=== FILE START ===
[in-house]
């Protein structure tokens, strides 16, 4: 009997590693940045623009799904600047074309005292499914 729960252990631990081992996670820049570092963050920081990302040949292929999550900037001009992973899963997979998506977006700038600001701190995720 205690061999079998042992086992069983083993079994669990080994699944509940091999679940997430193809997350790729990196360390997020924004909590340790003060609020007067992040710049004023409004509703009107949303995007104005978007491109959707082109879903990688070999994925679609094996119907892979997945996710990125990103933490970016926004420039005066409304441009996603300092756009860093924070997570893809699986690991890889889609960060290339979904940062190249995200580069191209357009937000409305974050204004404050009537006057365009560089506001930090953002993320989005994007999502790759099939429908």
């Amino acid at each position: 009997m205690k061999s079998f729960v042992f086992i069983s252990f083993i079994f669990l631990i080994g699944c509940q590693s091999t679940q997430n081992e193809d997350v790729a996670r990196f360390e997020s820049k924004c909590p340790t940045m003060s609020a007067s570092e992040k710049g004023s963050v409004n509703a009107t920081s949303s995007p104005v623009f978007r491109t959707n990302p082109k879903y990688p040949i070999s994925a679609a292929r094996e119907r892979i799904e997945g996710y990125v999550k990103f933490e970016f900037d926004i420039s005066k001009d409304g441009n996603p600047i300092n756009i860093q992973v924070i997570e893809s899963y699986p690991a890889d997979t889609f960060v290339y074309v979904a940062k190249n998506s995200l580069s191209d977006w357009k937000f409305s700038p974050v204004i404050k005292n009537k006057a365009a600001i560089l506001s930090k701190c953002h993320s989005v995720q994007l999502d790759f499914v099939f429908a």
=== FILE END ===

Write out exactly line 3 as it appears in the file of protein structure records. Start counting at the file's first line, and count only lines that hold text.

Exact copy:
């Amino acid at each position: 009997m205690k061999s079998f729960v042992f086992i069983s252990f083993i079994f669990l631990i080994g699944c509940q590693s091999t679940q997430n081992e193809d997350v790729a996670r990196f360390e997020s820049k924004c909590p340790t940045m003060s609020a007067s570092e992040k710049g004023s963050v409004n509703a009107t920081s949303s995007p104005v623009f978007r491109t959707n990302p082109k879903y990688p040949i070999s994925a679609a292929r094996e119907r892979i799904e997945g996710y990125v999550k990103f933490e970016f900037d926004i420039s005066k001009d409304g441009n996603p600047i300092n756009i860093q992973v924070i997570e893809s899963y699986p690991a890889d997979t889609f960060v290339y074309v979904a940062k190249n998506s995200l580069s191209d977006w357009k937000f409305s700038p974050v204004i404050k005292n009537k006057a365009a600001i560089l506001s930090k701190c953002h993320s989005v995720q994007l999502d790759f499914v099939f429908a």